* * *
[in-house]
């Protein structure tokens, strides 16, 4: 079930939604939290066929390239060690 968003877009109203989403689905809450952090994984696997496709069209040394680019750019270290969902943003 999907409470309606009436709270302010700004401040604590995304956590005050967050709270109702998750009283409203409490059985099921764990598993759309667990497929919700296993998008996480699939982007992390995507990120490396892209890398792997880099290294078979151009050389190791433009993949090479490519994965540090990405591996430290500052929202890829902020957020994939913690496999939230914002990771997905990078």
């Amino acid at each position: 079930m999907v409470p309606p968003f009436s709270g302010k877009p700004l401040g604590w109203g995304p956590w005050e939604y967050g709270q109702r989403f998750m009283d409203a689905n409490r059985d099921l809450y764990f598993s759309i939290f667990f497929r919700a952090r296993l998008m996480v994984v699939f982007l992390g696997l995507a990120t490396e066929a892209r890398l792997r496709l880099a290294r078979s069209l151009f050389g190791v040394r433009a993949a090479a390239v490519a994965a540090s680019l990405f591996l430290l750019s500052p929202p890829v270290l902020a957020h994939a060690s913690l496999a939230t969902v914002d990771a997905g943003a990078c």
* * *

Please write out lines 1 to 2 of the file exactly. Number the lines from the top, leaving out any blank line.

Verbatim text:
[in-house]
């Protein structure tokens, strides 16, 4: 079930939604939290066929390239060690 968003877009109203989403689905809450952090994984696997496709069209040394680019750019270290969902943003 999907409470309606009436709270302010700004401040604590995304956590005050967050709270109702998750009283409203409490059985099921764990598993759309667990497929919700296993998008996480699939982007992390995507990120490396892209890398792997880099290294078979151009050389190791433009993949090479490519994965540090990405591996430290500052929202890829902020957020994939913690496999939230914002990771997905990078």